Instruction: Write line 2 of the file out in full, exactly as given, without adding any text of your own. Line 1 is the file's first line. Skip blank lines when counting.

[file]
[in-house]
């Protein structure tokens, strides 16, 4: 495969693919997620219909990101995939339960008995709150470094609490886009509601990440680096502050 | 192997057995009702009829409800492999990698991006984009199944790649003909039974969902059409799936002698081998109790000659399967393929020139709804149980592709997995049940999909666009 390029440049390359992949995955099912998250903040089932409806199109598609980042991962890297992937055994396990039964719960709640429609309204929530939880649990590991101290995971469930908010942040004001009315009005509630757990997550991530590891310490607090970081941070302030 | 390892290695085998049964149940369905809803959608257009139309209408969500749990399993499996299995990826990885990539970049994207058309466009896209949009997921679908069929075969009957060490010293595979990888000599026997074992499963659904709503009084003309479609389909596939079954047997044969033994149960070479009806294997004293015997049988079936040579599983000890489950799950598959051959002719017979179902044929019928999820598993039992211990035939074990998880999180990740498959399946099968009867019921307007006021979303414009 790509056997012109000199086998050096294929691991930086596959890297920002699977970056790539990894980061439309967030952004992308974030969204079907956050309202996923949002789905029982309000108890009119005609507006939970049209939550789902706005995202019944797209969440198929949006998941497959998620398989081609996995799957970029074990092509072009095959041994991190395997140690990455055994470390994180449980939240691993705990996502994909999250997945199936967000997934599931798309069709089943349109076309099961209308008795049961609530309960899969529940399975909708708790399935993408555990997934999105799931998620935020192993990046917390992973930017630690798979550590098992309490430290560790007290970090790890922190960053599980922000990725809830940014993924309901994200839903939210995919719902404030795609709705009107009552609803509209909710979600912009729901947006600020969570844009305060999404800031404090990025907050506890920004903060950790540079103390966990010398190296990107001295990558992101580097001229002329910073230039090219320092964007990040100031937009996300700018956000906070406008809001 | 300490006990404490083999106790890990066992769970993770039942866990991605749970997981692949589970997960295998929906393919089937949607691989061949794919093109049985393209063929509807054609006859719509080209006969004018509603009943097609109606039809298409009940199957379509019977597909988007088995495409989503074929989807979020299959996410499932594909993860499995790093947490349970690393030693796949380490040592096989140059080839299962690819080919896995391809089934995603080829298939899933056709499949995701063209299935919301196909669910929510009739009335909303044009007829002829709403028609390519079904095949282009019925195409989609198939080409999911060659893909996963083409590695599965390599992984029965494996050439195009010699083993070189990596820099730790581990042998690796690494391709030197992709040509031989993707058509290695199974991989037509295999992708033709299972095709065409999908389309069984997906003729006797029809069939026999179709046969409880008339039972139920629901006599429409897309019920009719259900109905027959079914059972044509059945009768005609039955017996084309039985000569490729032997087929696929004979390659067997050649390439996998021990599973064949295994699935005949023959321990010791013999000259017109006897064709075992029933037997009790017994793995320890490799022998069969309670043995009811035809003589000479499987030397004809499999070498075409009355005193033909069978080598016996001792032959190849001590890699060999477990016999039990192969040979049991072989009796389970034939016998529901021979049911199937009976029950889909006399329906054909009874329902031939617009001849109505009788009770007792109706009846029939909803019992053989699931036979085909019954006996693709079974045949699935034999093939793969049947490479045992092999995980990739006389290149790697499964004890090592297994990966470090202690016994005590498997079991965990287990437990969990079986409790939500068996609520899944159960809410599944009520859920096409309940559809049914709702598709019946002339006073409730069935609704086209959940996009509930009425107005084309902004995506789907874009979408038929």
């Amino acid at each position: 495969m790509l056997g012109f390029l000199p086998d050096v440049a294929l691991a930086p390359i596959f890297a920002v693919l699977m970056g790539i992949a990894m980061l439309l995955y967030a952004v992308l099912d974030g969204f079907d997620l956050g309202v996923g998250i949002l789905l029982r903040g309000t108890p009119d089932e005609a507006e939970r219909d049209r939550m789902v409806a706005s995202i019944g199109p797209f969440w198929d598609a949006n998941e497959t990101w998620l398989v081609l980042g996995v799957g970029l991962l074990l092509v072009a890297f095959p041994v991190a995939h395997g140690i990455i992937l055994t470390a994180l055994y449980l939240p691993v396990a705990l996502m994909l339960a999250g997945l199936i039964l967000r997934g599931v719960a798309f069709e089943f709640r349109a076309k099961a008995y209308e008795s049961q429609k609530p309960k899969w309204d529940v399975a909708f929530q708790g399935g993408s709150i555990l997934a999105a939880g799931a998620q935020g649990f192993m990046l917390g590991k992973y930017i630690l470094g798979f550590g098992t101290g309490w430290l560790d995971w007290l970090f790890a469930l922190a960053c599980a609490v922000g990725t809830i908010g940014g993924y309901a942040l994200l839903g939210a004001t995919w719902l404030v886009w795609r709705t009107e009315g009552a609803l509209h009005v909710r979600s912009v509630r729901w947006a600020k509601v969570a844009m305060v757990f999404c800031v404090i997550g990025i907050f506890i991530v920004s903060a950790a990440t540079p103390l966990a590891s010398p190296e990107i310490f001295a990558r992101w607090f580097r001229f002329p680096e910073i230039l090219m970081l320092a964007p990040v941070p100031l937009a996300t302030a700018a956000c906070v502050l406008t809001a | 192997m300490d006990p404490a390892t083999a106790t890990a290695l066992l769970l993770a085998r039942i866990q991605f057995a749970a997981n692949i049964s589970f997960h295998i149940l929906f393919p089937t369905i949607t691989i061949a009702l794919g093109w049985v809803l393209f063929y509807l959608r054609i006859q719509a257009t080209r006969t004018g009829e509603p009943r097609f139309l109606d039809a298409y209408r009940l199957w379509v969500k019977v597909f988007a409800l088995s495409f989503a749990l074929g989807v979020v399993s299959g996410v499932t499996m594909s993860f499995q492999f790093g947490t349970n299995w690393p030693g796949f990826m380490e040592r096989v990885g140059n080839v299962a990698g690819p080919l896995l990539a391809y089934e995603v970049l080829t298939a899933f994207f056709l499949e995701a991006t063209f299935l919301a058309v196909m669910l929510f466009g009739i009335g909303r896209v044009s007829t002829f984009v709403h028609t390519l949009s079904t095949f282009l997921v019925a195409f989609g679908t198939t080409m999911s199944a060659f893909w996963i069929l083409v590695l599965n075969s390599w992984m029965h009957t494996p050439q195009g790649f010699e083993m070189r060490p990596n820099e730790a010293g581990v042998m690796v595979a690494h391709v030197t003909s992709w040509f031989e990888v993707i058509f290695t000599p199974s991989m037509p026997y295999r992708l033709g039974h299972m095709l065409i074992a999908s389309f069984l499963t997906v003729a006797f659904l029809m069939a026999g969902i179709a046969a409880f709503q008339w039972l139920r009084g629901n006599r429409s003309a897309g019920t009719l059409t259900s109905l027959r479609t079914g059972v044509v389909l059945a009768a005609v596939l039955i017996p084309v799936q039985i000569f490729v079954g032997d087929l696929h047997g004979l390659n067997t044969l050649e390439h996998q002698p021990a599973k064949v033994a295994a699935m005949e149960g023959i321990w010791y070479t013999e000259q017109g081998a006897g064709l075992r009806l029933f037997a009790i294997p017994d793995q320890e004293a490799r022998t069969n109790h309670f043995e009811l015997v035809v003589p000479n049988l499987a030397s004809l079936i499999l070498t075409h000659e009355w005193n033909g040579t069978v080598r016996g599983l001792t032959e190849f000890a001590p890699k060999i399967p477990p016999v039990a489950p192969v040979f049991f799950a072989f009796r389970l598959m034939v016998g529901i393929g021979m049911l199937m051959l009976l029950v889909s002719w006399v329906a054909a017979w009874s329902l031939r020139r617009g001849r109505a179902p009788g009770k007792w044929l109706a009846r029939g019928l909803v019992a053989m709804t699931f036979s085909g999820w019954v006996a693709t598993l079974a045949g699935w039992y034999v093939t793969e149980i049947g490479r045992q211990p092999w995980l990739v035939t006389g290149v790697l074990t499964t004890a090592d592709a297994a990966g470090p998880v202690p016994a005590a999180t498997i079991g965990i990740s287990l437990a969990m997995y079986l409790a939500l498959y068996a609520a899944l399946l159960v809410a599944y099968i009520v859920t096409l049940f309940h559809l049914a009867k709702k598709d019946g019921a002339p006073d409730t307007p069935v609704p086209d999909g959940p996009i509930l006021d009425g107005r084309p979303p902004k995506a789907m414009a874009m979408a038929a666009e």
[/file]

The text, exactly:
């Protein structure tokens, strides 16, 4: 495969693919997620219909990101995939339960008995709150470094609490886009509601990440680096502050 | 192997057995009702009829409800492999990698991006984009199944790649003909039974969902059409799936002698081998109790000659399967393929020139709804149980592709997995049940999909666009 390029440049390359992949995955099912998250903040089932409806199109598609980042991962890297992937055994396990039964719960709640429609309204929530939880649990590991101290995971469930908010942040004001009315009005509630757990997550991530590891310490607090970081941070302030 | 390892290695085998049964149940369905809803959608257009139309209408969500749990399993499996299995990826990885990539970049994207058309466009896209949009997921679908069929075969009957060490010293595979990888000599026997074992499963659904709503009084003309479609389909596939079954047997044969033994149960070479009806294997004293015997049988079936040579599983000890489950799950598959051959002719017979179902044929019928999820598993039992211990035939074990998880999180990740498959399946099968009867019921307007006021979303414009 790509056997012109000199086998050096294929691991930086596959890297920002699977970056790539990894980061439309967030952004992308974030969204079907956050309202996923949002789905029982309000108890009119005609507006939970049209939550789902706005995202019944797209969440198929949006998941497959998620398989081609996995799957970029074990092509072009095959041994991190395997140690990455055994470390994180449980939240691993705990996502994909999250997945199936967000997934599931798309069709089943349109076309099961209308008795049961609530309960899969529940399975909708708790399935993408555990997934999105799931998620935020192993990046917390992973930017630690798979550590098992309490430290560790007290970090790890922190960053599980922000990725809830940014993924309901994200839903939210995919719902404030795609709705009107009552609803509209909710979600912009729901947006600020969570844009305060999404800031404090990025907050506890920004903060950790540079103390966990010398190296990107001295990558992101580097001229002329910073230039090219320092964007990040100031937009996300700018956000906070406008809001 | 300490006990404490083999106790890990066992769970993770039942866990991605749970997981692949589970997960295998929906393919089937949607691989061949794919093109049985393209063929509807054609006859719509080209006969004018509603009943097609109606039809298409009940199957379509019977597909988007088995495409989503074929989807979020299959996410499932594909993860499995790093947490349970690393030693796949380490040592096989140059080839299962690819080919896995391809089934995603080829298939899933056709499949995701063209299935919301196909669910929510009739009335909303044009007829002829709403028609390519079904095949282009019925195409989609198939080409999911060659893909996963083409590695599965390599992984029965494996050439195009010699083993070189990596820099730790581990042998690796690494391709030197992709040509031989993707058509290695199974991989037509295999992708033709299972095709065409999908389309069984997906003729006797029809069939026999179709046969409880008339039972139920629901006599429409897309019920009719259900109905027959079914059972044509059945009768005609039955017996084309039985000569490729032997087929696929004979390659067997050649390439996998021990599973064949295994699935005949023959321990010791013999000259017109006897064709075992029933037997009790017994793995320890490799022998069969309670043995009811035809003589000479499987030397004809499999070498075409009355005193033909069978080598016996001792032959190849001590890699060999477990016999039990192969040979049991072989009796389970034939016998529901021979049911199937009976029950889909006399329906054909009874329902031939617009001849109505009788009770007792109706009846029939909803019992053989699931036979085909019954006996693709079974045949699935034999093939793969049947490479045992092999995980990739006389290149790697499964004890090592297994990966470090202690016994005590498997079991965990287990437990969990079986409790939500068996609520899944159960809410599944009520859920096409309940559809049914709702598709019946002339006073409730069935609704086209959940996009509930009425107005084309902004995506789907874009979408038929």